Trolleys remain free

The free Island trolleys are still free, thanks to a campaign for businesses to purchase advertising space both inside and on the outside of the trolleys to help make up for a budgetary shortfall that had Manatee County officials considering imposing a fare for riders. The first ads appeared in June, but County Administrator Ed Hunzeker said that businesses weren't getting their money's worth because the trolleys are unreliable and are replaced regularly with buses. He ordered five new heavy-duty vehicles after finding a grant, promising to return the ad money to the businesses. The trolley extension from the Island to Longboat Key also avoided budget cuts when Sarasota County gave $300,000, Manatee County gave $200,000 and the town of Longboat Key gave $61,000 for a year of 13-hour-a-day service.

Real estate

Sales up

The real estate market on the Island appeared to be on the road to recovery from the recession, according to Island Real Estate agent Alan Galletto, who reports that sales through the first 11 months of 2010 were up 36 percent over the same period in 2009.

Harbour Isle breaks ground

Harbour Isle on Anna Maria Sound broke ground in December on Perico Island. The first phase of the Minto Communities development is Mangrove Walk on Harbour Isle on the east side of the property, with 96 two- and three-story homes featuring Southern coastal resort architecture and prices starting in the low- to mid-$300,000s.

Mainsail opens sales office

The Mainsail Lodge opened its sales office in August at 5325 Marina Drive in Holmes Beach, with a model of the main lodge and 37 condo/hotel units and town houses planned for the marina. Prices will range from the mid-$300,000s to $800,000.


Cortez coyotes kill pets

Dozens of pets and feral cats in Cortez were killed by coyotes beginning in October, according to residents, who organized a community meeting to address the problem.

Officials advised residents to keep pets indoors, leash them when they're outside, avoid leaving food and water outside, keep outdoor garbage sealed and never feed coyotes. Residents started a database of coyote sightings at the Florida Maritime Museum at Cortez.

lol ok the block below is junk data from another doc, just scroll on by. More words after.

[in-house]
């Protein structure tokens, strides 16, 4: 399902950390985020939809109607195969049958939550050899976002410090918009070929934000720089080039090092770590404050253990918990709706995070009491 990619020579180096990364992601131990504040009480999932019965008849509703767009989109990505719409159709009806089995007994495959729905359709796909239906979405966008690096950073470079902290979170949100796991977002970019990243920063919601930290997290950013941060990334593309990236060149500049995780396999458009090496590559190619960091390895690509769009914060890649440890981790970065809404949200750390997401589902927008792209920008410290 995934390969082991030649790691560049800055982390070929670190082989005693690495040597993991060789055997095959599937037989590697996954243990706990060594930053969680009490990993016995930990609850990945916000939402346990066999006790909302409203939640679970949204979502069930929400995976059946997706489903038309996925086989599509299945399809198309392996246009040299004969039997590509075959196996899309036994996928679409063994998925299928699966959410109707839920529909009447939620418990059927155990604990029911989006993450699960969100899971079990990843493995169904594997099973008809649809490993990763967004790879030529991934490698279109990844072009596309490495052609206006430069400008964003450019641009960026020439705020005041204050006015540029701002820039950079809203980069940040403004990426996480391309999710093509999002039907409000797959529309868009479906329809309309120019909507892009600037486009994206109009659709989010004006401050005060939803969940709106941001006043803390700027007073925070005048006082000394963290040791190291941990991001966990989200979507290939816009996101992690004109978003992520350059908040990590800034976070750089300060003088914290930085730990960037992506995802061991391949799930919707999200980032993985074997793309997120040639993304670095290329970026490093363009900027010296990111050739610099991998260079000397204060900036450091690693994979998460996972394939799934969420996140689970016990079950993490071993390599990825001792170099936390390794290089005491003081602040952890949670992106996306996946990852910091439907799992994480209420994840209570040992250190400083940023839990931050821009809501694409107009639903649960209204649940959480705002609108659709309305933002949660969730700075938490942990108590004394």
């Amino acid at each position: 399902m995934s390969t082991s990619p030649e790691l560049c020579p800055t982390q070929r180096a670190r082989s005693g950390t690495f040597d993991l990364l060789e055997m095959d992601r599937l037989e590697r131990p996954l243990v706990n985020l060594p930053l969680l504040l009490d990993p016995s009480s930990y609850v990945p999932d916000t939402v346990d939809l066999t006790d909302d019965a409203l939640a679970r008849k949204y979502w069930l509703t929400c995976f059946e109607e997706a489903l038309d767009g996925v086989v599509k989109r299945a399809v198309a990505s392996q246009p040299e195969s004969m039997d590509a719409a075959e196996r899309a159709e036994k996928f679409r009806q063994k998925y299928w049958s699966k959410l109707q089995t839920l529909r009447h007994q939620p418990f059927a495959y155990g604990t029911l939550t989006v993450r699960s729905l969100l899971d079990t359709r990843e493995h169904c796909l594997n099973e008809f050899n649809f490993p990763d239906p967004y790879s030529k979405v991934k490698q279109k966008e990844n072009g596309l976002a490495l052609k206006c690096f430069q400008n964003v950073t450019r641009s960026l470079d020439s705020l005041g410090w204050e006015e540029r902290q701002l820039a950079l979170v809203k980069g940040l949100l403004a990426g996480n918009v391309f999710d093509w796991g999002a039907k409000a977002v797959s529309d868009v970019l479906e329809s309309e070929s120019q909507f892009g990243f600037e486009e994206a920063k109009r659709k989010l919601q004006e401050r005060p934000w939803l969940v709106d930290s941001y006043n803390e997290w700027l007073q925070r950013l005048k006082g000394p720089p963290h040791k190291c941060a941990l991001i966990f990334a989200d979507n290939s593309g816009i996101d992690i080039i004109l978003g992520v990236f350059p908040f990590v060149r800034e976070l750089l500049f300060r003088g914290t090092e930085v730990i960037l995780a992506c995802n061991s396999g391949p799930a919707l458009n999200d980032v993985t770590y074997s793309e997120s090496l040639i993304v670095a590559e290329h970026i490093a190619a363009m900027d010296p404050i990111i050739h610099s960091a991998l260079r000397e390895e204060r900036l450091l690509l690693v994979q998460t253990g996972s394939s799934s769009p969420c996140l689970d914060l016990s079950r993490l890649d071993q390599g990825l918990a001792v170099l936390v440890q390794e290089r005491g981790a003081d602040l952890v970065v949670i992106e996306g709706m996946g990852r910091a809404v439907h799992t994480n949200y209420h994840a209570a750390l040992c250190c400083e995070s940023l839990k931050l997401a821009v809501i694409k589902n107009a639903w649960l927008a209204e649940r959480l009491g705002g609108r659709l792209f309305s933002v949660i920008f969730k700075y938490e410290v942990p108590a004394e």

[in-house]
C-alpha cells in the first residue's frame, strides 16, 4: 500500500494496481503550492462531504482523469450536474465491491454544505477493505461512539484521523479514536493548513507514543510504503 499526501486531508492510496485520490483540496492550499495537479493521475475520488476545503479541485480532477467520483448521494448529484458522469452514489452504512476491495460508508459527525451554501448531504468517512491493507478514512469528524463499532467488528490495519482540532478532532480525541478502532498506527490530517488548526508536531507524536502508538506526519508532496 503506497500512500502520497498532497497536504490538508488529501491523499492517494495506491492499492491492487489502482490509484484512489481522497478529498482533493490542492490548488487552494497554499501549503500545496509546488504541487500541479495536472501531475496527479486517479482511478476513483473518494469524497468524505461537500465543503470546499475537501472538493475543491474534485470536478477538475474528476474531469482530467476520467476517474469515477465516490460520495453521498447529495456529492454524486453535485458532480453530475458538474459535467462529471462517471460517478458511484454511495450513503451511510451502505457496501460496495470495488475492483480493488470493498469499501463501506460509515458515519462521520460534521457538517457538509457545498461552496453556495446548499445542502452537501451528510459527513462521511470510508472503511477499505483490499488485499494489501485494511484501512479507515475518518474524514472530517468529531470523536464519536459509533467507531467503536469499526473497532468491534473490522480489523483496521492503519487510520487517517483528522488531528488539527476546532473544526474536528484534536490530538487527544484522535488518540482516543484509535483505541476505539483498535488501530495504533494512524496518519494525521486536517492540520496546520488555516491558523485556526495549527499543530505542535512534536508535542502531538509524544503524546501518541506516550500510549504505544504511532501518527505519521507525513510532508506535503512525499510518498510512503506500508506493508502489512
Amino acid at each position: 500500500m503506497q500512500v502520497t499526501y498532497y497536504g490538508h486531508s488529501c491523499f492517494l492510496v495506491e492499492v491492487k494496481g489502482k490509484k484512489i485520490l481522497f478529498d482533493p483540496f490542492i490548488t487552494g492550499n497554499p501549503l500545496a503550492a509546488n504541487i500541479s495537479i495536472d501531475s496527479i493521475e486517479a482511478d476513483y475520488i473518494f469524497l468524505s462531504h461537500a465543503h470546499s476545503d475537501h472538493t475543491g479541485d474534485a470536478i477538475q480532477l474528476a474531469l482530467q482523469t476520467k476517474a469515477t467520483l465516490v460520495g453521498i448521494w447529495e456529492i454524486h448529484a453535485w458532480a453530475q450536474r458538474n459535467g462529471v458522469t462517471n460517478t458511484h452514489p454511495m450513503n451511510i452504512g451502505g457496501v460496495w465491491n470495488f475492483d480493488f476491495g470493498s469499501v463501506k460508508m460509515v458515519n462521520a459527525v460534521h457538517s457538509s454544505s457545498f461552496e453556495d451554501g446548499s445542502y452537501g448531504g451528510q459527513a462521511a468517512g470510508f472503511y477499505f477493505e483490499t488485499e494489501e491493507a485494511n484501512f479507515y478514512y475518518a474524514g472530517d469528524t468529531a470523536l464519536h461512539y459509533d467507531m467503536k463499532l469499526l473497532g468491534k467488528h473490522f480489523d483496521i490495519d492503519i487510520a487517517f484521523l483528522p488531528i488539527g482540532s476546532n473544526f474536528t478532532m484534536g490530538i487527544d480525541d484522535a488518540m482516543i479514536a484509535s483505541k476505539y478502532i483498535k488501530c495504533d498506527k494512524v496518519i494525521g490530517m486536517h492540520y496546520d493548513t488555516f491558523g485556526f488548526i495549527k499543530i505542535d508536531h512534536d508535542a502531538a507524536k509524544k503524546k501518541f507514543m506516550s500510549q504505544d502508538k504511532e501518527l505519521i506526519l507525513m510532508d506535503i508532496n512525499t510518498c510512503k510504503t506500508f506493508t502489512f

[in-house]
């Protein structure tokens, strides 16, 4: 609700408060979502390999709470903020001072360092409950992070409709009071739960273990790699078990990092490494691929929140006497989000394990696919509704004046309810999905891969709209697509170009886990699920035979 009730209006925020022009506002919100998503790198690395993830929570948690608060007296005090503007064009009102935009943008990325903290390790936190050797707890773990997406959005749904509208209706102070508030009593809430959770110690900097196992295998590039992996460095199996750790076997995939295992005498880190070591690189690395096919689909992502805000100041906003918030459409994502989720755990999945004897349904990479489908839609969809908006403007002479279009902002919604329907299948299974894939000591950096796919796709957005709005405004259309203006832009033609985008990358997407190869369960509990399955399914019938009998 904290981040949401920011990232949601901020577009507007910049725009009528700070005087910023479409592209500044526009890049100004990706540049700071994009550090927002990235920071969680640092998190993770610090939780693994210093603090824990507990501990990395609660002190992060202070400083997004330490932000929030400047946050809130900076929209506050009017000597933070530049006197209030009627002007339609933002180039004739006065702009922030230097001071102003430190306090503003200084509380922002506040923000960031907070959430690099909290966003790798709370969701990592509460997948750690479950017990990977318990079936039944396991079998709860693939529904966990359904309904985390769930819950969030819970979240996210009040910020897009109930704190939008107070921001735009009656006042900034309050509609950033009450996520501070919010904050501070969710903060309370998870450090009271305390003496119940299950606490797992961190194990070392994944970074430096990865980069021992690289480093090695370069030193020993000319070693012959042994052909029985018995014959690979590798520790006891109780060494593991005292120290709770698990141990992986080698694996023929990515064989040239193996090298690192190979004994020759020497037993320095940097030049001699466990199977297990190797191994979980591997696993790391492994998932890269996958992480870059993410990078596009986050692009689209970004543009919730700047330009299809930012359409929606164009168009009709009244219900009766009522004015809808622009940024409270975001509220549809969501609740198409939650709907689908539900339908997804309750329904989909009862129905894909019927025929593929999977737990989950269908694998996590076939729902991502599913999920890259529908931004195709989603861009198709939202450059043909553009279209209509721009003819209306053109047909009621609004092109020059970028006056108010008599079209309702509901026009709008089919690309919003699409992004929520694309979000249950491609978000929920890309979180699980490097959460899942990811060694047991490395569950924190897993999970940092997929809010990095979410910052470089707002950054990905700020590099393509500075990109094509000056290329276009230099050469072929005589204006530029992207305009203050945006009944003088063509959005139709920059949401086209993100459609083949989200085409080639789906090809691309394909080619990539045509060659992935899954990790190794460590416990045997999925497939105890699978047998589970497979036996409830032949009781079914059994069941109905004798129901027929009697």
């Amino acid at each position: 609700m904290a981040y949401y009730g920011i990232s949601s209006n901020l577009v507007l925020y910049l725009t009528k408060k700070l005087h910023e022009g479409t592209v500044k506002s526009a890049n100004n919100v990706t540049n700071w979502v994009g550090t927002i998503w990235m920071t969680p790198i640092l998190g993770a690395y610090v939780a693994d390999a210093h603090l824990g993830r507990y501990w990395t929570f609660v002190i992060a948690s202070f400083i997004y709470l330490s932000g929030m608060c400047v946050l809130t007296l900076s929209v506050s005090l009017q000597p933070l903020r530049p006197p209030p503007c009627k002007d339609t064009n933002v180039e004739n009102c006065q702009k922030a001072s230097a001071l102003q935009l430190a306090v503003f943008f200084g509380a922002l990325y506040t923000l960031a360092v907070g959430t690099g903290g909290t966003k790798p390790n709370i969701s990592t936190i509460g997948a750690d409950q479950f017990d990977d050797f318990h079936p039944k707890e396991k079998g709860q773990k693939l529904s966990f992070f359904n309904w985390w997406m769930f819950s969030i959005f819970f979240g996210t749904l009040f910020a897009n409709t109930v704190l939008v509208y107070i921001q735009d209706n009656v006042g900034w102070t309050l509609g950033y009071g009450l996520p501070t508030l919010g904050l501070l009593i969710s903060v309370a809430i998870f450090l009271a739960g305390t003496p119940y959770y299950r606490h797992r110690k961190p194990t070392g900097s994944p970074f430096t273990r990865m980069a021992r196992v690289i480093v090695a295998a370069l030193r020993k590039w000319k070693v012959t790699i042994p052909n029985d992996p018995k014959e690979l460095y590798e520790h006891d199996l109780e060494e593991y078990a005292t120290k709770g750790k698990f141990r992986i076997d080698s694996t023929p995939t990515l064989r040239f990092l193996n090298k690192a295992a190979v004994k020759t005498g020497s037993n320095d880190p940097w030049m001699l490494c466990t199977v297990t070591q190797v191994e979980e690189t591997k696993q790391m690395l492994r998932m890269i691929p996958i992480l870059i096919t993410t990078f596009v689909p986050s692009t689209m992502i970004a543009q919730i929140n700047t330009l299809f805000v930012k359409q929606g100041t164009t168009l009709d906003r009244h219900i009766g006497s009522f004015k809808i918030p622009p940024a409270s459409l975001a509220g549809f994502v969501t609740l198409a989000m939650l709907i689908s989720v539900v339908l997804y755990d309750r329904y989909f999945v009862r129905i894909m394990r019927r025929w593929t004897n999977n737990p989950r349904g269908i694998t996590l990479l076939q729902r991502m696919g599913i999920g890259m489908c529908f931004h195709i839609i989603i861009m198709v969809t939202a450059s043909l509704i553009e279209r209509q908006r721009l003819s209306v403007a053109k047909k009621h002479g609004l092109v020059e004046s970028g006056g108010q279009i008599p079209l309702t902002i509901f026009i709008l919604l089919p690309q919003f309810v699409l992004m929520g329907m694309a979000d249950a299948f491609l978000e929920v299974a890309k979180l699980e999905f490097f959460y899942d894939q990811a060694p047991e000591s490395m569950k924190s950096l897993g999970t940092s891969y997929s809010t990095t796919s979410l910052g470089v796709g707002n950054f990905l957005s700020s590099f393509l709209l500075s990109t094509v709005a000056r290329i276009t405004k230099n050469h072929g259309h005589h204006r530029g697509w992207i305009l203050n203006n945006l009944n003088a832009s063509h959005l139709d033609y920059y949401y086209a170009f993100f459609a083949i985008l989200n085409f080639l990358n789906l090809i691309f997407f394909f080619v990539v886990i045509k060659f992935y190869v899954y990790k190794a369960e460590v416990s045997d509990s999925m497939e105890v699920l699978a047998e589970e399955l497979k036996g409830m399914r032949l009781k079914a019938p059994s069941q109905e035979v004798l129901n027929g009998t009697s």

Tree trimming kills chicks

Two heron chicks died when a tree contractor cut down an Australian pine tree with a nest in it at the Kingfish Boat Ramp in Holmes Beach in February. Another chick was saved and later released by Wildlife Inc. Education and Rehabilitation in Bradenton Beach.

On the waterfront

Pier plan approved

The Anna Maria City Commission approved the Anna Maria City Pier boardwalk project on March 29, and the Pier Centennial Committee began plans for a celebration on May 13 and 14.

No mooring field

The city of Bradenton Beach gave up its attempt to install a mooring field south of the Historic Bridge Street Pier after commissioners questioned whether it would ever be able to pay for itself. The state cancelled a $165,000 grant to help build the offshore facility.


PAR flourishing

Despite vocal and legal challenges, Pine Avenue Restoration made remarkable progress in 2010. A drive down Pine Avenue shows buildings on both sides of Crescent St. fully occupied by tenants and open for business as is the building at 216 Pine where three new businesses have opened their doors in the last two months.

Beach concessions change hands